Quantcast
Environmental News for a Healthier Planet and Life

UK Announces First Live Animal-Export Ban in Europe

Animals
UK Announces First Live Animal-Export Ban in Europe
Sheep like these will no longer be exported from England and Wales for slaughter under a proposed ban. Chris Jackson / Getty Images

The UK has taken steps toward becoming the first European country to ban the export of live animals for slaughter.


Environment Secretary George Eustice announced the new plans Thursday, The Guardian reported. The ban would fulfill a campaign promise from the ruling Conservative Party, BBC News explained.

"We are committed to improving the welfare of animals at all stages of life," Eustice told The Independent. "Today marks a major step forward in delivering on our manifesto commitment to end live exports for slaughter."

The ban would apply to live animals exported for slaughter from England and Wales, BBC News reported. The plan will first undergo an eight-week consultation period that will cover how to improve animal welfare during transport within the UK. The results will be presented to Parliament in the summer of 2021 and should go into effect by the end of 2021.

The plan already includes a few exceptions. Animals will still be exported from Northern Ireland, and the export of poultry or animals intended for breeding will not be covered by the ban, according to The Guardian. The results of the eight-week consultation will be used to discuss a joint ban with Scotland.

The announcement won wide praise from UK animal welfare groups. Both the RSPCA and Compassion in World Farming told The Independent that they had campaigned against the practice for more than 50 years.

"There is absolutely no reasonable justification to subject an animal to an unnecessarily stressful journey abroad simply for them to be fattened for slaughter," RSPCA chief executive Chris Sherwood told The Independent. "Ending live exports for slaughter and further fattening would be a landmark achievement for animal welfare."

The government stressed that the proposed ban was made possible by Brexit.

"Now that we have left the EU, we have an opportunity to end this unnecessary practice. We want to ensure that animals are spared stress prior to slaughter," Eustice told The Independent.

In 2012, for example, a local government in Kent tried to ban the practice after a truck full of lame sheep was discovered at a port and had to be put to sleep, BBC News reported. However, the High Court ruled that the ban violated EU free trade laws.

"The government has long maintained that exporting live animals was a practice which could be ended as a result of Brexit — a good example of where leaving the EU would bring benefits," BBC political correspondent Helen Catt wrote. "No surprise then that it is keen to deliver on it fully."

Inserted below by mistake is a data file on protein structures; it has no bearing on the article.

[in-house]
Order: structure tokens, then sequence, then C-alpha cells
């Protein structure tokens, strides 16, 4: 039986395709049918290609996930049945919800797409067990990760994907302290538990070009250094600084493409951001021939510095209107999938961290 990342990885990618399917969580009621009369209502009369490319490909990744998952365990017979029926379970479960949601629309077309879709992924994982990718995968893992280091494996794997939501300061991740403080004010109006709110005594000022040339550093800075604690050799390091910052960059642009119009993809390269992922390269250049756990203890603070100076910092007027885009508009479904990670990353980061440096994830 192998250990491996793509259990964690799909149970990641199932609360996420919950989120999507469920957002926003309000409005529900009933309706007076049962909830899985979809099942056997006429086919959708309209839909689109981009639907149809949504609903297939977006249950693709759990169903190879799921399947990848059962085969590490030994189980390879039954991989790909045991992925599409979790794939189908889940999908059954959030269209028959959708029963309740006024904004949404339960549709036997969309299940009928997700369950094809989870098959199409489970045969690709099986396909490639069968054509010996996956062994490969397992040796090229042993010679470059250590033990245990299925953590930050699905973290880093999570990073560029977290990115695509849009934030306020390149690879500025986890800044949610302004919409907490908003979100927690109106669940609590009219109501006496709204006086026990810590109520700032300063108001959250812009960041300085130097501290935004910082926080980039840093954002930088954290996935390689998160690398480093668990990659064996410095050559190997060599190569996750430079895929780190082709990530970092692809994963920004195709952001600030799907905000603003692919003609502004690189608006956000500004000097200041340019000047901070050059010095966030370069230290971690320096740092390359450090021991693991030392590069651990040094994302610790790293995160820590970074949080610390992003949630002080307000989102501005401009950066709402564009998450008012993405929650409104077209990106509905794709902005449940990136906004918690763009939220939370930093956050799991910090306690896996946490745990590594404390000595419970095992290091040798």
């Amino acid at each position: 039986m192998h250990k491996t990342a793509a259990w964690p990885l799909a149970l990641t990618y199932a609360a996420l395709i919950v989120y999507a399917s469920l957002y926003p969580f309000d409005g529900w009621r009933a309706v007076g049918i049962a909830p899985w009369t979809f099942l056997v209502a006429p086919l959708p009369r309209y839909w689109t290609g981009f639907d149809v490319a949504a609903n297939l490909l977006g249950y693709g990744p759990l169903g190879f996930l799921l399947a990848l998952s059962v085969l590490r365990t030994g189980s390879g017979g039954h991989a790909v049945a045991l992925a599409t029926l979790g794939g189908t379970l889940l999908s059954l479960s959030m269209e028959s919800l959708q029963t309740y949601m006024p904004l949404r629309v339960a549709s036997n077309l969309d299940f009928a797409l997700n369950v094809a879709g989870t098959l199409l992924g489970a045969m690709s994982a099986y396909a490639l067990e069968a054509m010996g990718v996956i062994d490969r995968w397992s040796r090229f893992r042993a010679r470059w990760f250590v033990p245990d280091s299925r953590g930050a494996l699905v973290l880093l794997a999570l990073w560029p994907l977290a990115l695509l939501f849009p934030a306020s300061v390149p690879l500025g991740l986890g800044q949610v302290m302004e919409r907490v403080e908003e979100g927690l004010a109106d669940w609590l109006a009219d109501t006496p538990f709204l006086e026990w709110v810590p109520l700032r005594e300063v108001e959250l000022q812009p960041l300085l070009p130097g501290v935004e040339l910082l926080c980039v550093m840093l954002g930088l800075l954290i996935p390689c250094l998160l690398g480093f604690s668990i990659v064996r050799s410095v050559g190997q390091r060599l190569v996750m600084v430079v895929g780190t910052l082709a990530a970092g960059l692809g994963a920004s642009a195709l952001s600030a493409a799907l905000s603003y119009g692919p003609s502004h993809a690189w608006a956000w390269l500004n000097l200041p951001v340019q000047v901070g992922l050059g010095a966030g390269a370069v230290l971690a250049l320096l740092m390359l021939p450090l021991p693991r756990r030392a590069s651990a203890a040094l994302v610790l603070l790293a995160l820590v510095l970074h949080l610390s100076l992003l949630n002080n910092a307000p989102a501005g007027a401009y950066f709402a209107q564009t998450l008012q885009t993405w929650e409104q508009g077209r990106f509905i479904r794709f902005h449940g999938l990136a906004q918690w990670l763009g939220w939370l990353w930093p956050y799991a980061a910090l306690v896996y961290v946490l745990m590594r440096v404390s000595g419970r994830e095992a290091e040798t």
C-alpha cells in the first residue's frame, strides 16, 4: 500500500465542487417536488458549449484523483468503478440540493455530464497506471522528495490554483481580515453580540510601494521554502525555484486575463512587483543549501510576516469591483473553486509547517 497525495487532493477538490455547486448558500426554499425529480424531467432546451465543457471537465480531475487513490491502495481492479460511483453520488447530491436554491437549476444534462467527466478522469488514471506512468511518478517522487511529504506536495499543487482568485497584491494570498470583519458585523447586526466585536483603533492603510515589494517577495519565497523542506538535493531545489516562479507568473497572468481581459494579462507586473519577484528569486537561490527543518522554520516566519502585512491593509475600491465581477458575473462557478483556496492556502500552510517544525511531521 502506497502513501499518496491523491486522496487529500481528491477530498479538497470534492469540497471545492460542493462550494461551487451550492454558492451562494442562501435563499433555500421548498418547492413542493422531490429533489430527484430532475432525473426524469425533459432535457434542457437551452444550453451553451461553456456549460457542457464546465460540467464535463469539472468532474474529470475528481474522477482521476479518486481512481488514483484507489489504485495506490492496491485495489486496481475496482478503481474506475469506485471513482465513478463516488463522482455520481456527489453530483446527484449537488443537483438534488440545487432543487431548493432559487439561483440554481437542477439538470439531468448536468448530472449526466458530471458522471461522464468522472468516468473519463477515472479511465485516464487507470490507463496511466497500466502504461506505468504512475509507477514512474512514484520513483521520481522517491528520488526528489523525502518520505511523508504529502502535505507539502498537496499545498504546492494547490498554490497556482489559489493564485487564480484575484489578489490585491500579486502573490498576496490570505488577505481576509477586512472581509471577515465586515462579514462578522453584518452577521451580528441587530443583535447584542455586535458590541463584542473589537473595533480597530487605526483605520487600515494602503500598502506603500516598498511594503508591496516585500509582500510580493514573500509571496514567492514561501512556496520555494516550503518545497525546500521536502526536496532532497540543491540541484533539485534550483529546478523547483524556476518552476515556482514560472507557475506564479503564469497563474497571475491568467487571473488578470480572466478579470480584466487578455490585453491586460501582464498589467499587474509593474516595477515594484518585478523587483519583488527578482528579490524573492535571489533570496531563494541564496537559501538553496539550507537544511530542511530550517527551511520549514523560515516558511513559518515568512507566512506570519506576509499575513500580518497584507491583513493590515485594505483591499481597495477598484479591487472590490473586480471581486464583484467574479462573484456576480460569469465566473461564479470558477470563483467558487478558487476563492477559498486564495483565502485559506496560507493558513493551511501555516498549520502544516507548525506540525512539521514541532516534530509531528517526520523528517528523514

The government has also promised a number of other post-Brexit animal protection measures.

"This announcement marks the start of renewed efforts from government to raise standards on animal welfare even further now we are outside the EU, including taking steps to ban primates as pets and crack down on the illegal smuggling of dogs and puppies, with further proposals to improve standards and eradicate cruel practices expected to be set out in the coming months," the Department for Environment, Food and Rural Affairs said in a statement, The Independent reported.

However, a 2018 analysis from Friends of the Earth found that Brexit was likely to weaken environmental regulations overall in both the UK and the EU.

Yet there are also moves within the EU to restrict the practice of animal export, according to The Guardian. In September the Dutch suggested that animal transport should be limited, and a European parliamentary committee on the protection of animals during transport has been holding hearings since October.

Animal welfare groups in the EU also responded favorably to the news of the proposed UK ban.

"This is great news, it is far too stressful to export live animals for slaughter," Iris Baumgaertner from Germany's Animal Welfare Foundation told The Guardian.

Eat Just's cell-based chicken nugget is now served at Singapore restaurant 1880. Eat Just, Inc.

At a time of impending global food scarcity, cell-based meats and seafood have been heralded as the future of food.

Read More Show Less

EcoWatch Daily Newsletter

New Zealand sea lions are an endangered species and one of the rarest species of sea lions in the world. Art Wolfe / Photodisc / Getty Images

One city in New Zealand knows what its priorities are.

Dunedin, the second largest city on New Zealand's South Island, has closed a popular road to protect a mother sea lion and her pup, The Guardian reported.

Read More Show Less

Trending


piyaset / iStock / Getty Images Plus

In an alarming new study, scientists found that climate change is already harming children's diets.

Read More Show Less
Wildfires within the Arctic Circle in Alaska on June 4, 2020. Contains modified Copernicus Sentinel data processed by Pierre Markuse. CC BY 2.0

By Jeff Masters, Ph.D.

Earth had its second-warmest year on record in 2020, just 0.02 degrees Celsius (0.04°F) behind the record set in 2016, and 0.98 degrees Celsius (1.76°F) above the 20th-century average, NOAA reported January 14.

Read More Show Less

In December of 1924, the heads of all the major lightbulb manufacturers across the world met in Geneva to concoct a sinister plan. Their talks outlined limits on how long all of their lightbulbs would last. The idea is that if their bulbs failed quickly customers would have to buy more of their product. In this video, we're going to unpack this idea of purposefully creating inferior products to drive sales, a symptom of late-stage capitalism that has since been coined planned obsolescence. And as we'll see, this obsolescence can have drastic consequences on our wallets, waste streams, and even our climate.

Read More Show Less